Doherty identified three "key challenges from the wider culture" that can prevent good faith formation in children:
"These three interrelated pathologies," said Doherty, "are a real anti-life curriculum for our children."
"Traditional faith formation programming gets swamped by the larger culture," he added. "We have to start facing the toxicities of middle class life that threaten ourselves and our children."
Doherty identified "a final challenge, a barrier from our history that we have trouble talking about. As post-Christians, how can we pass on Unitarian Universalism if we don't come to grips with our Christian past?" Speaking in the terminology of family systems, he said that "we have a cut-off from our family of origin that keeps us from moving into our religious maturity."
To address these wider issues, Doherty uses a community organizing approach, not a program approach. He and a team of people from his congregation developed and field-tested a ritual which they call "the sources supper," a shared meal that passes on the stories of the sources of Unitarianism and Universalism. Not unlike the Jewish seder, the "sources supper" is a ritual designed to be done year after year until "its themes, figures and stories get into the minds and hearts" of children, adults and congregations.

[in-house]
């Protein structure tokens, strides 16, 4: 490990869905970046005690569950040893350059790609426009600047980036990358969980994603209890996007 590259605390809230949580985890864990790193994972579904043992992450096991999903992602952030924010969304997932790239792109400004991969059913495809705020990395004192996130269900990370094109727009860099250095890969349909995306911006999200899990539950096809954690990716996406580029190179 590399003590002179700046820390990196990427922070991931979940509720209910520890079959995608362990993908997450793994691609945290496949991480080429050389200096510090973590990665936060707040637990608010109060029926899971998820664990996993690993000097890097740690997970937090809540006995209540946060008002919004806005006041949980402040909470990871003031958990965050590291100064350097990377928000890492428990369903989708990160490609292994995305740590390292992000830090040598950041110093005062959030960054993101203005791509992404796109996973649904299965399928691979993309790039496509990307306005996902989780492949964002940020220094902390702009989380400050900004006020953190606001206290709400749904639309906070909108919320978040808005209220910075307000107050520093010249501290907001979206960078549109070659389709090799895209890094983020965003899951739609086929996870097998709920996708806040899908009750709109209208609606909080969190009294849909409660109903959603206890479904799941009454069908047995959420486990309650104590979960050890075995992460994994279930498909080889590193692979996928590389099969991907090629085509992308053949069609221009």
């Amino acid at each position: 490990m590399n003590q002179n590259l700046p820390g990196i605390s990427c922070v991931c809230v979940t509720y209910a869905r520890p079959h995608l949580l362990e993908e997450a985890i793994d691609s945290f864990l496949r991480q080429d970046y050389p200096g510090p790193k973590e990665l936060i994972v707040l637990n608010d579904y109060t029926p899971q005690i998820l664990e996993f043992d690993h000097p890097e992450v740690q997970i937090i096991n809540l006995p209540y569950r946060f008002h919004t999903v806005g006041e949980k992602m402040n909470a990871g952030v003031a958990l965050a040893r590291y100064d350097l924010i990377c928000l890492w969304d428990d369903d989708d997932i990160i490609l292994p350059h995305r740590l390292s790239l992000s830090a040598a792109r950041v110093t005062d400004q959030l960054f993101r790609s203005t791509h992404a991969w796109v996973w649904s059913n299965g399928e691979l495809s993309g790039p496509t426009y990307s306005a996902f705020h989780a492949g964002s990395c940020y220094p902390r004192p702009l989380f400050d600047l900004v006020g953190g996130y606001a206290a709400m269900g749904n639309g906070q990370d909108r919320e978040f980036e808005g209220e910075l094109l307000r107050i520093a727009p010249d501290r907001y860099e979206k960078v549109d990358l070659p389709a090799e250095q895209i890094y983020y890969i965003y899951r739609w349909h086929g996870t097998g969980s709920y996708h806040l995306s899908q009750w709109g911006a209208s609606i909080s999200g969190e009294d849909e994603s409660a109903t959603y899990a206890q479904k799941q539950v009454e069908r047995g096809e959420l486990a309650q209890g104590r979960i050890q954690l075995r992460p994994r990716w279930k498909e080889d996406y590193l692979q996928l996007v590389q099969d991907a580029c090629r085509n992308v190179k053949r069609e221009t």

Doherty said that in keeping with Unitarian Universalist values, the "sources supper" is a ritual that is never set in stone, but keeps evolving. When approaching Unitarian Universalist history, he said it is crucial to ask: "What do these stories say to us now?"
Doherty and his team also identified a "big narrative frame," which he stated as follows, "The universe is one, it's good, and we are its children. So we are open to all sources of revelation, and we push back with courage against the forces that block spiritual growth and human flourishing in our time."
Doherty plans to spread the idea of the "sources supper" more widely, beginning by finding ten congregations to adopt the program within their families.
Reported by Dan Harper; edited by Jone Johnson Lewis.
For more information contact religiouseducation @ uua.org.
This work is made possible by the generosity of individual donors and congregations.
Please consider making a donation today.
Last updated on Wednesday, June 27, 2012.
Sidebar Content, Page Navigation
More Ways to Search
Donate to Support This Program and the Ongoing Work of the UUA
Read or subscribe to UUA.org Updates for the latest additions to our site.
Learn more about the Beliefs & Principles of Unitarian Universalism, or read our online magazine, UU World, for features on today's Unitarian Universalists. Visit an online UU church, or find a congregation near you.